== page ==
These questions, and the answers and comments presented in this chapter, helped to clarify the existing status of space weather resources, how they can be accessed, and what is needed to maintain them. At times, the questions and comments from the audience extended somewhat beyond the session’s main purpose to address, for example, the issue of how new forecasters can be attracted and educated to maintain the staffing of the infrastructure.

SPACE WEATHER DATA, INFRASTRUCTURE, AND SERVICES PROVIDED FOR SPACE WEATHER SITUATIONAL AWARENESS AND FORECASTING

NASA and NOAA Roles

Space weather data are currently provided by assets controlled by government organizations in both the civilian (primarily NASA and NOAA) and the defense sectors (primarily the USAF). NASA relies on a fleet of spacecraft in Earth orbit as well as in orbits around the Sun at 1 AU. See Figure 4.1. Although the NASA missions are all primarily for scientific research, they provide much of the space weather data used by both civilian and military customers. NASA space missions track solar disturbances from their sources on the Sun, follow their propagation through the heliosphere (i.e., interplanetary space), and measure their impacts at Earth. The satellites use a combination of remote sensing observations of the Sun and direct in situ measurements of the solar wind.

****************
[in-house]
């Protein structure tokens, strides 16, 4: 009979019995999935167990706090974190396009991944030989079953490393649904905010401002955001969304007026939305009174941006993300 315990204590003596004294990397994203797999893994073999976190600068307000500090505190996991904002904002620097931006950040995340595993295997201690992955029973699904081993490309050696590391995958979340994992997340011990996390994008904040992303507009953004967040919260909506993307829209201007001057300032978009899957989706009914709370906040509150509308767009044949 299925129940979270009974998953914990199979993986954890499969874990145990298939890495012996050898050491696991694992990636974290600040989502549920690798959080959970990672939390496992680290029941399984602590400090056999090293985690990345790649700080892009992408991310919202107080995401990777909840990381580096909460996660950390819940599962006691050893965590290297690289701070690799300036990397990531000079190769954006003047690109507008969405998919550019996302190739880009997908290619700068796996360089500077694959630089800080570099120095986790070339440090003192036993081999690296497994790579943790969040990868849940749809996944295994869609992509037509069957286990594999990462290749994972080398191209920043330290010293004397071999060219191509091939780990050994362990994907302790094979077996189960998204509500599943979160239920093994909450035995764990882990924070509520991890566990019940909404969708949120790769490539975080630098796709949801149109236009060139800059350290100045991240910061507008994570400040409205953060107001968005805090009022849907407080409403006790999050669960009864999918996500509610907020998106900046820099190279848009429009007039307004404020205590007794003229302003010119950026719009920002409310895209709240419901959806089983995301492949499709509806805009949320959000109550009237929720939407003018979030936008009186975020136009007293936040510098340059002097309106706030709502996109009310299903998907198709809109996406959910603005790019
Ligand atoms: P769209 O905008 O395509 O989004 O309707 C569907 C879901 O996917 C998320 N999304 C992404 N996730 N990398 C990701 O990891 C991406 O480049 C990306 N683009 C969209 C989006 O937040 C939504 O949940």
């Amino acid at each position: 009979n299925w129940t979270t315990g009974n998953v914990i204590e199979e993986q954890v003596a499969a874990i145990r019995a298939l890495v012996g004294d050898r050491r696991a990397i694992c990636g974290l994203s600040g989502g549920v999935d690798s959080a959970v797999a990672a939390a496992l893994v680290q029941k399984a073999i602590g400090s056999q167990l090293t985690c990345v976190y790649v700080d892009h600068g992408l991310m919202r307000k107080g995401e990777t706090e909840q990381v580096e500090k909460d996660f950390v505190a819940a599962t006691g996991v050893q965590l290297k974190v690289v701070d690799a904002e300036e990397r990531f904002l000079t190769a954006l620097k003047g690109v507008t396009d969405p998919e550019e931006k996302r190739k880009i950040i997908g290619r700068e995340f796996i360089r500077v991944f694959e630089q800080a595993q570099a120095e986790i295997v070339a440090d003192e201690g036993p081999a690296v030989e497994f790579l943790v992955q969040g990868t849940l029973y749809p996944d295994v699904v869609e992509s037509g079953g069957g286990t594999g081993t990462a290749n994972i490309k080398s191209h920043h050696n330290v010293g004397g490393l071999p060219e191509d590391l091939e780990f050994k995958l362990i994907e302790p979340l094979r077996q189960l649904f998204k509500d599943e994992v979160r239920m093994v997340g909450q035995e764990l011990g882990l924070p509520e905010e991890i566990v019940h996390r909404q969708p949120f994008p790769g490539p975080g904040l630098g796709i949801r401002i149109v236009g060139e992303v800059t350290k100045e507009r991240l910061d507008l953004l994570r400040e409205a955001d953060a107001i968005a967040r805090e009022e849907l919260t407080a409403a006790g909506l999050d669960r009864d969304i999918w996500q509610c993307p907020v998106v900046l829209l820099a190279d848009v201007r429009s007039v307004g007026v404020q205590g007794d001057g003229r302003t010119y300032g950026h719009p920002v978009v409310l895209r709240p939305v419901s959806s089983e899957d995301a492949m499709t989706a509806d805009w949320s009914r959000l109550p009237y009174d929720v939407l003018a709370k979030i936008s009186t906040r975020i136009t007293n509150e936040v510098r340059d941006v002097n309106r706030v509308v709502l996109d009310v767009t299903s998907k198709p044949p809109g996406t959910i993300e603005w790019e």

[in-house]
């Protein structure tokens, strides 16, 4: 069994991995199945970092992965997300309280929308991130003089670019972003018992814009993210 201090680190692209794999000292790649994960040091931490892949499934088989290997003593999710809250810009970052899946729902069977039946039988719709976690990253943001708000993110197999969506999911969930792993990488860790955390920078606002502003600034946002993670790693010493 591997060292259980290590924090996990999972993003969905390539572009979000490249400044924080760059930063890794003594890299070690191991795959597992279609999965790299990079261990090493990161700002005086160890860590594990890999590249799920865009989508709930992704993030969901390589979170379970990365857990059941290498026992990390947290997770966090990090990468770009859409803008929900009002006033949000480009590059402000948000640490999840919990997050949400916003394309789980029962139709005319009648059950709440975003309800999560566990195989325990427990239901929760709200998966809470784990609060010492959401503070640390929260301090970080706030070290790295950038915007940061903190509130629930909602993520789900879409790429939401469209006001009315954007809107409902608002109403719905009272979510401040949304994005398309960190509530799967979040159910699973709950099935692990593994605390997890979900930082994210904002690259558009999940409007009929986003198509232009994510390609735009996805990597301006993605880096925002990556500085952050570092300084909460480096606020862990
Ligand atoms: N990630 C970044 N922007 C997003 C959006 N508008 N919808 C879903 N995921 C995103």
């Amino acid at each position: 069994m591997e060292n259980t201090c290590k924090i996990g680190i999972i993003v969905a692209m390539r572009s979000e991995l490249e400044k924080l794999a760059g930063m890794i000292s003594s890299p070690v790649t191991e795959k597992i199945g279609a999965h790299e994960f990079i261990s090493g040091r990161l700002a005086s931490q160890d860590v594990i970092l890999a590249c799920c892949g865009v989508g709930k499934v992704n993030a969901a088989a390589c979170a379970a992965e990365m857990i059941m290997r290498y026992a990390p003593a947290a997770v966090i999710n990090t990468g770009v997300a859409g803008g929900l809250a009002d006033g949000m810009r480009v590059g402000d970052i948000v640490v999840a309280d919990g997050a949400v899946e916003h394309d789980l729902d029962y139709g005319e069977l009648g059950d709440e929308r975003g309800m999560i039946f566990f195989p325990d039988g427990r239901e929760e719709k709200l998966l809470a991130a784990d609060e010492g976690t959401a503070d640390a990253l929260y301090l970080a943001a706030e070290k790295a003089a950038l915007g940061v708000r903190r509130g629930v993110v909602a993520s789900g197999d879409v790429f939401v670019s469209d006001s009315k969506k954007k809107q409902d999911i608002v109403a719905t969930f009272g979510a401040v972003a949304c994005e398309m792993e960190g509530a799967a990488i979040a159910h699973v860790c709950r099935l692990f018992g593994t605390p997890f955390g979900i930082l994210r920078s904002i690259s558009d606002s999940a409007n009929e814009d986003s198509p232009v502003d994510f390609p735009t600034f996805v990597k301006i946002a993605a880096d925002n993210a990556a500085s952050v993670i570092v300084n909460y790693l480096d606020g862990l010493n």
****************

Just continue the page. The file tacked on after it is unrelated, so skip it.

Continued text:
FIGURE 4.1 Missions collecting heliophysics data. SOURCE: O.C. St. Cyr, NASA-GSFC, Current Space Weather Services, presentation to the space weather workshop, May 22, 2008.

FIGURE 4.1 Missions collecting heliophysics data. SOURCE: O.C. St. Cyr, NASA-GSFC, “Current Space Weather Services,” presentation to the space weather workshop, May 22, 2008.



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